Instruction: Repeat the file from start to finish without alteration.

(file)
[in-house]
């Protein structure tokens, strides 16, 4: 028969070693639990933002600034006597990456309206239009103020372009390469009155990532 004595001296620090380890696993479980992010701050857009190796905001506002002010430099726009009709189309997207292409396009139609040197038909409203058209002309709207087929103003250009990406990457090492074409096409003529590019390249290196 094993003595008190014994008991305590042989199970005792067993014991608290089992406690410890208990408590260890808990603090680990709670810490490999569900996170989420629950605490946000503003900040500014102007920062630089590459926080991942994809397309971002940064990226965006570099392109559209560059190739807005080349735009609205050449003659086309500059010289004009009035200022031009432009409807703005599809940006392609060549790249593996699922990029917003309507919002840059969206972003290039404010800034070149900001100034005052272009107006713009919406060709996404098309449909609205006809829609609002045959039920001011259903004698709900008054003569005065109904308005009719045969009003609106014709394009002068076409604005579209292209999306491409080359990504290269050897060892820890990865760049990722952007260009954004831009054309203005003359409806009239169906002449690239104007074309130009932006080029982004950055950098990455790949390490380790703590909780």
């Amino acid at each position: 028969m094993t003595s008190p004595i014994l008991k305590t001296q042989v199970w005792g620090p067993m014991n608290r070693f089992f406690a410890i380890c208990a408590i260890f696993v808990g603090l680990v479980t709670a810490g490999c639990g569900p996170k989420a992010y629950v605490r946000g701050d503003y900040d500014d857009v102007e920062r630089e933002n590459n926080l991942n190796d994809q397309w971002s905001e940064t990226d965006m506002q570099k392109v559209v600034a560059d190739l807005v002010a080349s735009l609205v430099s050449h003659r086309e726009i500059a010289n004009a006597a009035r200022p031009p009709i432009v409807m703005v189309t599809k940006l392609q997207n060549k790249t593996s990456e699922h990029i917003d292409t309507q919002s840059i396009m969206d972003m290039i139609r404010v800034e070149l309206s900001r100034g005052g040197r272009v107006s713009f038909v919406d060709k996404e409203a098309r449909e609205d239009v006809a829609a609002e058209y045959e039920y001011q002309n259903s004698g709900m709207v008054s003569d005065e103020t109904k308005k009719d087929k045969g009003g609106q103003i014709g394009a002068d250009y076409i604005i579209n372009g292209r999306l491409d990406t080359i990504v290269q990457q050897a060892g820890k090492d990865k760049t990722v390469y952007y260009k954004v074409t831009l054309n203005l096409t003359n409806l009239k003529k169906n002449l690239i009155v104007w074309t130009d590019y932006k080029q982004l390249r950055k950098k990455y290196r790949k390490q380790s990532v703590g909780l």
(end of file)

[in-house]
């Protein structure tokens, strides 16, 4: 028969070693639990933002600034006597990456309206239009103020372009390469009155990532 004595001296620090380890696993479980992010701050857009190796905001506002002010430099726009009709189309997207292409396009139609040197038909409203058209002309709207087929103003250009990406990457090492074409096409003529590019390249290196 094993003595008190014994008991305590042989199970005792067993014991608290089992406690410890208990408590260890808990603090680990709670810490490999569900996170989420629950605490946000503003900040500014102007920062630089590459926080991942994809397309971002940064990226965006570099392109559209560059190739807005080349735009609205050449003659086309500059010289004009009035200022031009432009409807703005599809940006392609060549790249593996699922990029917003309507919002840059969206972003290039404010800034070149900001100034005052272009107006713009919406060709996404098309449909609205006809829609609002045959039920001011259903004698709900008054003569005065109904308005009719045969009003609106014709394009002068076409604005579209292209999306491409080359990504290269050897060892820890990865760049990722952007260009954004831009054309203005003359409806009239169906002449690239104007074309130009932006080029982004950055950098990455790949390490380790703590909780």
């Amino acid at each position: 028969m094993t003595s008190p004595i014994l008991k305590t001296q042989v199970w005792g620090p067993m014991n608290r070693f089992f406690a410890i380890c208990a408590i260890f696993v808990g603090l680990v479980t709670a810490g490999c639990g569900p996170k989420a992010y629950v605490r946000g701050d503003y900040d500014d857009v102007e920062r630089e933002n590459n926080l991942n190796d994809q397309w971002s905001e940064t990226d965006m506002q570099k392109v559209v600034a560059d190739l807005v002010a080349s735009l609205v430099s050449h003659r086309e726009i500059a010289n004009a006597a009035r200022p031009p009709i432009v409807m703005v189309t599809k940006l392609q997207n060549k790249t593996s990456e699922h990029i917003d292409t309507q919002s840059i396009m969206d972003m290039i139609r404010v800034e070149l309206s900001r100034g005052g040197r272009v107006s713009f038909v919406d060709k996404e409203a098309r449909e609205d239009v006809a829609a609002e058209y045959e039920y001011q002309n259903s004698g709900m709207v008054s003569d005065e103020t109904k308005k009719d087929k045969g009003g609106q103003i014709g394009a002068d250009y076409i604005i579209n372009g292209r999306l491409d990406t080359i990504v290269q990457q050897a060892g820890k090492d990865k760049t990722v390469y952007y260009k954004v074409t831009l054309n203005l096409t003359n409806l009239k003529k169906n002449l690239i009155v104007w074309t130009d590019y932006k080029q982004l390249r950055k950098k990455y290196r790949k390490q380790s990532v703590g909780l």